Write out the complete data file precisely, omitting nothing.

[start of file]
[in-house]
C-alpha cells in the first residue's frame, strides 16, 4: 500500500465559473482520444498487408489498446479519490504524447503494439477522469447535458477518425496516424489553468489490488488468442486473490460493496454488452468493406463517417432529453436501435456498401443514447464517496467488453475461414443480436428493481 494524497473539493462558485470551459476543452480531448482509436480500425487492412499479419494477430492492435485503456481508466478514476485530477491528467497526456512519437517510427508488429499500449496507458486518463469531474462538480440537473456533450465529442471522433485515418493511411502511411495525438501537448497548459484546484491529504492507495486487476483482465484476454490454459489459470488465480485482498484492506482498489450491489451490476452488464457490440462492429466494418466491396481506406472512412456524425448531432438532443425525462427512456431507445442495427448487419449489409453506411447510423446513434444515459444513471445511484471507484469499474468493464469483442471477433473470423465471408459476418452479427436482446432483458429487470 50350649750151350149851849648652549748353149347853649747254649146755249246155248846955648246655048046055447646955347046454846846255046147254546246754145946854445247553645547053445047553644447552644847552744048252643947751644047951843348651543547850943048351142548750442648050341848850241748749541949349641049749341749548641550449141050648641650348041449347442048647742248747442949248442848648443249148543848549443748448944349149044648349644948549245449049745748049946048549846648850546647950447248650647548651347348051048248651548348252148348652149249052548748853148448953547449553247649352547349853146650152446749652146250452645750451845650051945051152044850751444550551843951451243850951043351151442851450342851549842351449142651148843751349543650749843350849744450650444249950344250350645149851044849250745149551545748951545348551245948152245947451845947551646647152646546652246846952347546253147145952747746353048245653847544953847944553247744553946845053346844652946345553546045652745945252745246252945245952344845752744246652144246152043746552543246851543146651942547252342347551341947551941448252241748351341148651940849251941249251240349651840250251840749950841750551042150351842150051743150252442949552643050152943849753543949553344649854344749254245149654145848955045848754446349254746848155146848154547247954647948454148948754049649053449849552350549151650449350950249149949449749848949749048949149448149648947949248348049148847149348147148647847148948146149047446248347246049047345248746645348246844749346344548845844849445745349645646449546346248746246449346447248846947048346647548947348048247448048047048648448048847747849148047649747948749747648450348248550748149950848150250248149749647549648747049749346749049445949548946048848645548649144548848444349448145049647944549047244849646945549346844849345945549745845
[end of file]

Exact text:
[in-house]
C-alpha cells in the first residue's frame, strides 16, 4: 500500500465559473482520444498487408489498446479519490504524447503494439477522469447535458477518425496516424489553468489490488488468442486473490460493496454488452468493406463517417432529453436501435456498401443514447464517496467488453475461414443480436428493481 494524497473539493462558485470551459476543452480531448482509436480500425487492412499479419494477430492492435485503456481508466478514476485530477491528467497526456512519437517510427508488429499500449496507458486518463469531474462538480440537473456533450465529442471522433485515418493511411502511411495525438501537448497548459484546484491529504492507495486487476483482465484476454490454459489459470488465480485482498484492506482498489450491489451490476452488464457490440462492429466494418466491396481506406472512412456524425448531432438532443425525462427512456431507445442495427448487419449489409453506411447510423446513434444515459444513471445511484471507484469499474468493464469483442471477433473470423465471408459476418452479427436482446432483458429487470 50350649750151350149851849648652549748353149347853649747254649146755249246155248846955648246655048046055447646955347046454846846255046147254546246754145946854445247553645547053445047553644447552644847552744048252643947751644047951843348651543547850943048351142548750442648050341848850241748749541949349641049749341749548641550449141050648641650348041449347442048647742248747442949248442848648443249148543848549443748448944349149044648349644948549245449049745748049946048549846648850546647950447248650647548651347348051048248651548348252148348652149249052548748853148448953547449553247649352547349853146650152446749652146250452645750451845650051945051152044850751444550551843951451243850951043351151442851450342851549842351449142651148843751349543650749843350849744450650444249950344250350645149851044849250745149551545748951545348551245948152245947451845947551646647152646546652246846952347546253147145952747746353048245653847544953847944553247744553946845053346844652946345553546045652745945252745246252945245952344845752744246652144246152043746552543246851543146651942547252342347551341947551941448252241748351341148651940849251941249251240349651840250251840749950841750551042150351842150051743150252442949552643050152943849753543949553344649854344749254245149654145848955045848754446349254746848155146848154547247954647948454148948754049649053449849552350549151650449350950249149949449749848949749048949149448149648947949248348049148847149348147148647847148948146149047446248347246049047345248746645348246844749346344548845844849445745349645646449546346248746246449346447248846947048346647548947348048247448048047048648448048847747849148047649747948749747648450348248550748149950848150250248149749647549648747049749346749049445949548946048848645548649144548848444349448145049647944549047244849646945549346844849345945549745845